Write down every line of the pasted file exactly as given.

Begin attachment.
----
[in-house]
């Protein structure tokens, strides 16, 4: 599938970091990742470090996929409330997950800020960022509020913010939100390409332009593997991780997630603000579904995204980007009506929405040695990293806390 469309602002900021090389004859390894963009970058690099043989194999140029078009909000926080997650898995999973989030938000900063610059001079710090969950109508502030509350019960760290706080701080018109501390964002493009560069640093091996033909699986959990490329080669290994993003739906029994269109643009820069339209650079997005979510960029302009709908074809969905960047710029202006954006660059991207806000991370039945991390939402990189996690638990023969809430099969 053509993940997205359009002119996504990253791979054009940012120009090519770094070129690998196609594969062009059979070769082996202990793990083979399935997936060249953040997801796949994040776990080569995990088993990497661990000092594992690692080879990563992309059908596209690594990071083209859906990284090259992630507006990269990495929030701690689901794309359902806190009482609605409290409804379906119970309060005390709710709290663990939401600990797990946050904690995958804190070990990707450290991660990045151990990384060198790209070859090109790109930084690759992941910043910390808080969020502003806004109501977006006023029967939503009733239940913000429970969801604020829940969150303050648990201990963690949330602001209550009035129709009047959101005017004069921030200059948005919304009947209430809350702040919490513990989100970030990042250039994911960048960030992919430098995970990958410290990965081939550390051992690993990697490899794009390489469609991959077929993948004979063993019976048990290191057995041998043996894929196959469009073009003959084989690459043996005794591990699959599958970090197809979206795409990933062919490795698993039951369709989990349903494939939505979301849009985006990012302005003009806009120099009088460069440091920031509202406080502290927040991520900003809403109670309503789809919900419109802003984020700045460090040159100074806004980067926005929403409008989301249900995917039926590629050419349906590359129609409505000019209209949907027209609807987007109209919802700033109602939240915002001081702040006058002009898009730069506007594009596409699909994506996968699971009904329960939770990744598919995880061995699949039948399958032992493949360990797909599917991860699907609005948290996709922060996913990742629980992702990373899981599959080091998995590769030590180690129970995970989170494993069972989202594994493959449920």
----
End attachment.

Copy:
[in-house]
């Protein structure tokens, strides 16, 4: 599938970091990742470090996929409330997950800020960022509020913010939100390409332009593997991780997630603000579904995204980007009506929405040695990293806390 469309602002900021090389004859390894963009970058690099043989194999140029078009909000926080997650898995999973989030938000900063610059001079710090969950109508502030509350019960760290706080701080018109501390964002493009560069640093091996033909699986959990490329080669290994993003739906029994269109643009820069339209650079997005979510960029302009709908074809969905960047710029202006954006660059991207806000991370039945991390939402990189996690638990023969809430099969 053509993940997205359009002119996504990253791979054009940012120009090519770094070129690998196609594969062009059979070769082996202990793990083979399935997936060249953040997801796949994040776990080569995990088993990497661990000092594992690692080879990563992309059908596209690594990071083209859906990284090259992630507006990269990495929030701690689901794309359902806190009482609605409290409804379906119970309060005390709710709290663990939401600990797990946050904690995958804190070990990707450290991660990045151990990384060198790209070859090109790109930084690759992941910043910390808080969020502003806004109501977006006023029967939503009733239940913000429970969801604020829940969150303050648990201990963690949330602001209550009035129709009047959101005017004069921030200059948005919304009947209430809350702040919490513990989100970030990042250039994911960048960030992919430098995970990958410290990965081939550390051992690993990697490899794009390489469609991959077929993948004979063993019976048990290191057995041998043996894929196959469009073009003959084989690459043996005794591990699959599958970090197809979206795409990933062919490795698993039951369709989990349903494939939505979301849009985006990012302005003009806009120099009088460069440091920031509202406080502290927040991520900003809403109670309503789809919900419109802003984020700045460090040159100074806004980067926005929403409008989301249900995917039926590629050419349906590359129609409505000019209209949907027209609807987007109209919802700033109602939240915002001081702040006058002009898009730069506007594009596409699909994506996968699971009904329960939770990744598919995880061995699949039948399958032992493949360990797909599917991860699907609005948290996709922060996913990742629980992702990373899981599959080091998995590769030590180690129970995970989170494993069972989202594994493959449920």